California Gov. Gavin Newsom’s plan to centralize vaccine delivery, tracking and appointment making is taking shape with two of the state’s most populous counties signing up, despite widespread resistance from local public health agencies that want to retain control.
Newsom said when he announced the change in January that he wanted a seamless system to tell him where doses are, who has received them and who needs to get them. Counties used to setting their own rules on vaccine eligibility will have to follow uniform state rules.
Insurer Blue Shield of California is on track to take full administrative control of the network March 31, said the company’s president and CEO, Paul Markovich. Blue Shield received a $15 million fast-tracked, no-bid contract from the state to set up and oversee the system to deliver vaccines quickly and equitably.
WHICH COUNTIES ARE ON BOARD?
California’s public health department announced last week that eight counties and the city of Long Beach have signed memoranda of understanding with the state to follow certain rules so they will receive doses. The counties are Los Angeles, San Diego, Riverside, Ventura, Kings, Lake, Shasta and Siskiyou.
Separately, Kern County signed a contract directly with Blue Shield, but this model was dropped after other counties said they would prefer to contract with the state. Those that have signed agreements with the state or Blue Shield represent 10 health jurisdictions among the 58 California counties and three cities that operate their own health departments.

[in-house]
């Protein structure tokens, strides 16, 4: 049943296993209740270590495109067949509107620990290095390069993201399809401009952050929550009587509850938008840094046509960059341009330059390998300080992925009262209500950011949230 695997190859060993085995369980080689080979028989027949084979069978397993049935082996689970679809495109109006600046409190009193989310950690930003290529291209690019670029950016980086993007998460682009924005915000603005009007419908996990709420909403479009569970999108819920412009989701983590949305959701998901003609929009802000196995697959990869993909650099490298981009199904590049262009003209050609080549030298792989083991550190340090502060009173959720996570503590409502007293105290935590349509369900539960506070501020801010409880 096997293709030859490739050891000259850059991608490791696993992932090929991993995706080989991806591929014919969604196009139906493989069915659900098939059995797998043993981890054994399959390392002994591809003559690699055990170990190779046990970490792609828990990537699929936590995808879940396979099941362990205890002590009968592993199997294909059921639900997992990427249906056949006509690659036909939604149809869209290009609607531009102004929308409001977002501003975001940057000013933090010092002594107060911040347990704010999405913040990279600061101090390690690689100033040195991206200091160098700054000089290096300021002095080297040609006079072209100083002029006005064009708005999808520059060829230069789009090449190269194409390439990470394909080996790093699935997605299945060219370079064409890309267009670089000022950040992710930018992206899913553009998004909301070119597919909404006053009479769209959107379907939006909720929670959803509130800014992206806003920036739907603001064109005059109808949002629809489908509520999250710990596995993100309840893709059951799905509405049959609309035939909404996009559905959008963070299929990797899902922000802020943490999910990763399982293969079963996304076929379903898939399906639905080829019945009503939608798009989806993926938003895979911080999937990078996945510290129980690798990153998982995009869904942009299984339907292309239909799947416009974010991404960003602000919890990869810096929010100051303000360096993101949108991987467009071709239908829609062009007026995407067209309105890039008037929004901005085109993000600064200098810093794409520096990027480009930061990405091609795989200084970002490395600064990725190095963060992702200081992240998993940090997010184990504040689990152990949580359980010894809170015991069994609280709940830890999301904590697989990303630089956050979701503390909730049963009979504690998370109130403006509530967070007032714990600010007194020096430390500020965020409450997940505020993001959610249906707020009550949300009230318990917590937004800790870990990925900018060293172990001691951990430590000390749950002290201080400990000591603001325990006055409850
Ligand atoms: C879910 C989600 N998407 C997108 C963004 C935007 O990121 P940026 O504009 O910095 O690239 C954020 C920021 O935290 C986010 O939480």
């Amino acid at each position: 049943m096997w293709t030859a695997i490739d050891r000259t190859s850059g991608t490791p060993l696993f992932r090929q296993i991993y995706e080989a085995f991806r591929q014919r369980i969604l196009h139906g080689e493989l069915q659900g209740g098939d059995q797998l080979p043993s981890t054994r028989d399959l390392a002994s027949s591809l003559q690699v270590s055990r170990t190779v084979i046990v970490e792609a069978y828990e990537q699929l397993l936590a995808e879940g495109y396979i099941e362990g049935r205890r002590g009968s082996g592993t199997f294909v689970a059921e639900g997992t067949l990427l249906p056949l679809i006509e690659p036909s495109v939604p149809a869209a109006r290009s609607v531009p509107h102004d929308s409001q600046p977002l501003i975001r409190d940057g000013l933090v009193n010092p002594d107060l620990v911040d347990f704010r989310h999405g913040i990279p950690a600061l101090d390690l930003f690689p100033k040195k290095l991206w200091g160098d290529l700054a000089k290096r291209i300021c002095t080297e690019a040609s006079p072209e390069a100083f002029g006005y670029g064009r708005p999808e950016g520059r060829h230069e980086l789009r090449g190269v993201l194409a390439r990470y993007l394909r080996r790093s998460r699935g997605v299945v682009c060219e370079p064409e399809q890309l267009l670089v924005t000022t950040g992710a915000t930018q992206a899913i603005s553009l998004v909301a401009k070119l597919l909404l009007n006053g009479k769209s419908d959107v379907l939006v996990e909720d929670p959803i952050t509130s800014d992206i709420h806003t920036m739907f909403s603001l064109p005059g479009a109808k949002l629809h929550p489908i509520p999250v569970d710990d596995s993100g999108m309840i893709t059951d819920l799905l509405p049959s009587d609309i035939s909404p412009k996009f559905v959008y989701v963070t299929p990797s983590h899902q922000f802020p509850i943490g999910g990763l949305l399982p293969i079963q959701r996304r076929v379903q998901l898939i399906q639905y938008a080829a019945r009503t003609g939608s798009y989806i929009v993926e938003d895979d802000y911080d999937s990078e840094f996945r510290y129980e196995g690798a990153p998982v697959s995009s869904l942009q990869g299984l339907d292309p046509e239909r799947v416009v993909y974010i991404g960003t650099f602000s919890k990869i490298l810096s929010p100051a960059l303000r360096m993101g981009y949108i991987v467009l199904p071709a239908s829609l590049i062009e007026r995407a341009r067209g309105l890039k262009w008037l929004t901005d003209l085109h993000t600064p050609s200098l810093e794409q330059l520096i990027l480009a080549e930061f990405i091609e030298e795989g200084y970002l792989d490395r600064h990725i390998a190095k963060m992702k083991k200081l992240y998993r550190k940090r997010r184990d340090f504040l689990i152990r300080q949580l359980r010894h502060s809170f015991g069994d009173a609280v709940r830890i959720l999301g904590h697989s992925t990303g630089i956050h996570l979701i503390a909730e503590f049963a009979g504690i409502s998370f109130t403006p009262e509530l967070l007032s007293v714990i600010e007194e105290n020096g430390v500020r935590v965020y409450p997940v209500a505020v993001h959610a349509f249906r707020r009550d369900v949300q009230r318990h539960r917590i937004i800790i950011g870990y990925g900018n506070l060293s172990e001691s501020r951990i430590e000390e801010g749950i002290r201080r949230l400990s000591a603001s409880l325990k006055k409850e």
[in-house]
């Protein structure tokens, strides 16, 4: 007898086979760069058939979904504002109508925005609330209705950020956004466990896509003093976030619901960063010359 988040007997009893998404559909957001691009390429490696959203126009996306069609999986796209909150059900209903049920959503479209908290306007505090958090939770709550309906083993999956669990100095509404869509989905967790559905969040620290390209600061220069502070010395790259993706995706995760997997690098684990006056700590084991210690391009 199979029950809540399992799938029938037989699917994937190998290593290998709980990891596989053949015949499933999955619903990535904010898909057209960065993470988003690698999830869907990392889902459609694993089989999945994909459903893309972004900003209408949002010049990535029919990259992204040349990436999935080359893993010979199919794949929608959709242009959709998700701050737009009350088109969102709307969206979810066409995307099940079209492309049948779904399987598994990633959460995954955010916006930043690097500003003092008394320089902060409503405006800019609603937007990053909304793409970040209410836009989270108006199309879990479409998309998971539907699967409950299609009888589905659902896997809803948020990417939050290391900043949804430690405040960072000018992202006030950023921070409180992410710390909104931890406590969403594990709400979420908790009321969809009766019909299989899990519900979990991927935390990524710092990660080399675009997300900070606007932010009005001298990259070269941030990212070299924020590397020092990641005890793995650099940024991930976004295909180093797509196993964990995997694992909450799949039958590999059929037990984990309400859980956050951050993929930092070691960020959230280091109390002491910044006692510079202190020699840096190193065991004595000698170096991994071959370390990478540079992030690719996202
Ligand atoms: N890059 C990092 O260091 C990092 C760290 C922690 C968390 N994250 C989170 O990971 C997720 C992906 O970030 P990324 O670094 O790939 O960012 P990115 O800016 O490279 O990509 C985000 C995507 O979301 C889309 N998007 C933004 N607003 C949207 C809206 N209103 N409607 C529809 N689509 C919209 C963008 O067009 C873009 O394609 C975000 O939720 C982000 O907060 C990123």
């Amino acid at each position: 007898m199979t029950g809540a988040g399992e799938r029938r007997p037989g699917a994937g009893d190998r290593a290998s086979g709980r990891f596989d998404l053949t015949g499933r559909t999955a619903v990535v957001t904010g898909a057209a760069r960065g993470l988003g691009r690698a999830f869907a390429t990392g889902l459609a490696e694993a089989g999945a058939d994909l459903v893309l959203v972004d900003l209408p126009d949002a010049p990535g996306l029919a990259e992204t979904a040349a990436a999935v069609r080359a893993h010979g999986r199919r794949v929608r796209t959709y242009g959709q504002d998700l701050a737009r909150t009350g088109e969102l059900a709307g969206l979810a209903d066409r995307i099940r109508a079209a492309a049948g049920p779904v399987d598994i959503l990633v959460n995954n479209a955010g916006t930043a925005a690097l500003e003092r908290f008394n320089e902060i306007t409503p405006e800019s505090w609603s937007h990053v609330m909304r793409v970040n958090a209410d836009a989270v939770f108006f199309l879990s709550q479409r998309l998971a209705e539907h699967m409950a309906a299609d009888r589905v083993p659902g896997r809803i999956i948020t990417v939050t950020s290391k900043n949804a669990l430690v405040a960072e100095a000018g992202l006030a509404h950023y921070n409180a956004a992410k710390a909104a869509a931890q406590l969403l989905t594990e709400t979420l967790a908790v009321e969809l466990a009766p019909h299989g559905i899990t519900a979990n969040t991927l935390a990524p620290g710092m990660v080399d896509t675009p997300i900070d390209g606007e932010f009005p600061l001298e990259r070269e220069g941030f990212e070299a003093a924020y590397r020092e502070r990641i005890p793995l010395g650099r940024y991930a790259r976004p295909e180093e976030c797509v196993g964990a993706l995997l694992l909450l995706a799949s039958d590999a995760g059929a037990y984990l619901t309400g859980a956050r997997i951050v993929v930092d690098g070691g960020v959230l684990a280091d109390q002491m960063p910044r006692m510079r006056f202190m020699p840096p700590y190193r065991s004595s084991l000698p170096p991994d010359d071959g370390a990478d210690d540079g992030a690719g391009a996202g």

Blue Shield is still signing agreements with providers such as health centers, community clinics, pharmacies, and hospitals to make sure people can get to providers within 10 miles (16 kilometers) for urban areas and 30 miles (48 kilometers) for rural areas, the insurer said.
WHAT DOES IT MEAN TO BE PART OF THE STATE SYSTEM?
Providers must follow certain rules, including using the state’s online appointment portal called “My Turn.” Counties are prohibited from reallocating vaccines without state approval. They must also follow state criteria on eligibility and on opening up appointments to vulnerable communities.
Counties have complained about My Turn, saying it is not as efficient as their appointment systems for inoculating specific sectors of the population, such as farm workers and teachers. Markovich said 38 of the state’s 61 local health jurisdictions have switched to My Turn and that as of last week, all but two were on track to do so. Kaiser Permanente, which offers health plans and health care, has transitioned to My Turn, he said.
“We’re pleased with the progress we’ve made on My Turn, we’re not satisfied with it yet, it needs to improve,” he said, adding that some of the glitches are due to human error. “The onboarding training and operations of it needs to get better.”
It’s unclear what will happen to counties such as San Francisco and San Diego, which have greatly expanded eligibility for people with certain health conditions. San Francisco is vaccinating all diabetics and people who attest to having severe mental health or substance abuse disorders while San Diego is vaccinating people who are overweight or obese.
Likewise, Contra Costa County on Monday opened up vaccinations to residents and workers 50 and older, saying it had received extra from the federal government.
WHAT HAPPENS APRIL 1?
After the transition is complete, Blue Shield officials will continue to recommend that providers and counties that have not agreed to the terms of the state plan continue receiving vaccines so long as they are negotiating in good faith.
But if they are not deemed to be negotiating in good faith, Markovich said that Blue Shield will make recommendations for the state to allocate vaccines to others in the network.
Second doses will not be held back from providers that do not sign up with Blue Shield, Markovich said.